LONDON: The oil market has no room for more crude supplies, OPEC said on Wednesday as it trimmed its forecast for world oil demand growth in 2010 and hiked its estimate for production from countries not in the group.
The monthly report from the Organization of the Petroleum Exporting Countries, which pumps more than one in every three barrels of oil, said world oil demand would rise by 940,000 barrels per day (bpd) in 2010, 10,000 bpd lower than previously forecast.
At the same time, the group said crude oil production from countries not in OPEC would jump by 640,000 bpd this year, raising its estimate from a previous forecast of a 530,000 bpd rise.
"Demand for OPEC crude in 2010 is projected to average 28.8 million bpd, following a downward revision of 70,000 bpd from the previous assessment," OPEC said in the report. "This would leave no room for additional crude supplies in the market."
Total world demand is seen averaging 85.4 million bpd in 2010, the group said in the report, but demand for its crude would decline by 175,000 bpd from last year.
OPEC said that while recent data indicated demand growth had been slightly higher than previously estimated during the first half of this year, demand in the second half of the year could be hit by slower-than-expected economic growth.
"The recent drop in prices to the low $70s appears to reflect a shift in sentiment about the world economic recovery following the emergence of the sovereign debt crisis in the Euro Zone and initial signs of moderation in the pace of economic growth in China," OPEC said.
"At the same time, oil market fundamentals continue to be impacted by the persistent overhang in supply. Although demand has seen some improvement recently, this has been more than overwhelmed by the higher growth in supply."
Benchmark US crude prices fell sharply from a 19-month high above $87 a barrel on May 3 to a low of $64.24 just over two weeks later. Prices have since recovered to just below $73 a a barrel and continued to edge higher after the release of the report.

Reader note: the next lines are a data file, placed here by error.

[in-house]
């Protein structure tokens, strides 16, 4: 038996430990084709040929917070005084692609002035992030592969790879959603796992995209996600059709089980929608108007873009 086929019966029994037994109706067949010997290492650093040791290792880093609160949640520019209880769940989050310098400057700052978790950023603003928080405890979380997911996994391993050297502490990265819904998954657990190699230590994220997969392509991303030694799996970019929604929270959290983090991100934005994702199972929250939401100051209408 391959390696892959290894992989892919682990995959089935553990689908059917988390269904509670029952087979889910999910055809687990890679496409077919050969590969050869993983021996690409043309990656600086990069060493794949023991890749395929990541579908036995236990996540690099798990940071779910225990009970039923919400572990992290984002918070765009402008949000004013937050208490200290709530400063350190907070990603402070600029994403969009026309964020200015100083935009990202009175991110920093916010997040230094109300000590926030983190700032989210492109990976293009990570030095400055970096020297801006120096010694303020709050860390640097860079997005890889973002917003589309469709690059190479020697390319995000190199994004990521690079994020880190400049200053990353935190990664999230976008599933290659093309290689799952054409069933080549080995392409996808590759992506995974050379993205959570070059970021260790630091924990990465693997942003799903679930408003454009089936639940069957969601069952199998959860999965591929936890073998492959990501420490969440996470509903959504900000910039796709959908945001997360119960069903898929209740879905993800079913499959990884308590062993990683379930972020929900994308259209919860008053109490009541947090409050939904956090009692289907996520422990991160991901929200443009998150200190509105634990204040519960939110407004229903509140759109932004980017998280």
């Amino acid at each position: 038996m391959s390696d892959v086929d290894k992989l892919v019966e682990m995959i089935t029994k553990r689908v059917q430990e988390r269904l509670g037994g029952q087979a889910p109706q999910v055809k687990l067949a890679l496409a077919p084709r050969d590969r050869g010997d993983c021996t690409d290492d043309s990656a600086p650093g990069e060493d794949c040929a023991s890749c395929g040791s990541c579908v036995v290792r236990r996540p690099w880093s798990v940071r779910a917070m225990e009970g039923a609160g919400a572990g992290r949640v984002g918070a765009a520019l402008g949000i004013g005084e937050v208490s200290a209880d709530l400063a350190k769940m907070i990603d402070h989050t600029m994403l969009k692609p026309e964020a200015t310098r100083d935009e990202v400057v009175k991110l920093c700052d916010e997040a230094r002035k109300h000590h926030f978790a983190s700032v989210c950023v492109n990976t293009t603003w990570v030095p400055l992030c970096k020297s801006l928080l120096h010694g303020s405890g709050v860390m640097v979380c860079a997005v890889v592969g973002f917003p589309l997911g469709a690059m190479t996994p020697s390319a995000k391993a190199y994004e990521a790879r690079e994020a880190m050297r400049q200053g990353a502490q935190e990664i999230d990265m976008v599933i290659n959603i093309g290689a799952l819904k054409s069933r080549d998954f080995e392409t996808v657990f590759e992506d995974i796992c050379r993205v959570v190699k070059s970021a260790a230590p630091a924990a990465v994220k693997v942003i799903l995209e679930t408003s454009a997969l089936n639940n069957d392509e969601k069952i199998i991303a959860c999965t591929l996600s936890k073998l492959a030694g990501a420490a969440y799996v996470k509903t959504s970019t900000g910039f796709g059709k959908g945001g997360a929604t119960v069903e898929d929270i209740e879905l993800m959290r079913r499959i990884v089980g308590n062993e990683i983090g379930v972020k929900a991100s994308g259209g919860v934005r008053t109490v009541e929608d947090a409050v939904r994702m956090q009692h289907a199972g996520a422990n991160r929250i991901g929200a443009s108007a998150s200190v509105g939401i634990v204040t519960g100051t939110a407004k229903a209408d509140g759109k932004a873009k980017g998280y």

On Tuesday, the US Energy Information Administration cut its own oil demand growth forecast for this year due to the euro zone debt crisis.
Last month, the International Energy Agency cut its own 2010 oil demand growth forecast by 50,000 bpd to 1.62 million bpd.
Despite lower estimates of demand this year, OPEC members’ production has been creeping higher.
While members with output quotas, all except Iraq, met 53 percent of the targeted 4.2 million bpd cuts in May for the second month running, according to Reuters calculations based on the latest OPEC data, OPEC production was up from April.
Total OPEC supply including Iraq rose by 140,000 bpd in May to average 29.26 million bpd, the report said, citing secondary sources.
At current OPEC production levels, the oil market will have a surplus of 460,000 bpd this year, if the group’s estimates prove to be correct. This compares with a projected surplus of 400,000 bpd last month.
"The recent shift in sentiment, along with the growing imbalance in supply and demand fundamentals, highlights the need for an increasingly cautious approach when evaluating the market developments," OPEC said.
"This will be particularly important going forward, given the considerable uncertainties facing the market for the remainder of this year."
OPEC raised its forecast for world economic growth to 3.8 percent from 3.5 percent previously, based primarily on better-than-expected growth in Japan on the back of strong exports to Asia.
While there is expected to be a moderate recovery in oil demand in developed economies in North America and the Pacific region, a sharp decline in European consumption means total demand in member countries of the Organization for Economic Co-operation and Development (OECD) will decline this year.
Oil demand in the OECD will fall to 45.3 million barrels in 2010 from 45.5 million last year, with consumption in Western Europe down by 500,000 barrels.
In contrast, demand in non-OECD countries will rise by around 1.1 million bpd to 40.1 million bpd, with almost half that growth coming from China’s booming economy. OPEC left its estimate of Chinese economic growth at 9.5 percent for 2010.
If 2010’s predicted trend in OECD and non-OECD consumption continues in the coming years, developing economies will account for more than 50 percent of global oil consumption by 2015. –Additional reporting by Joe Brock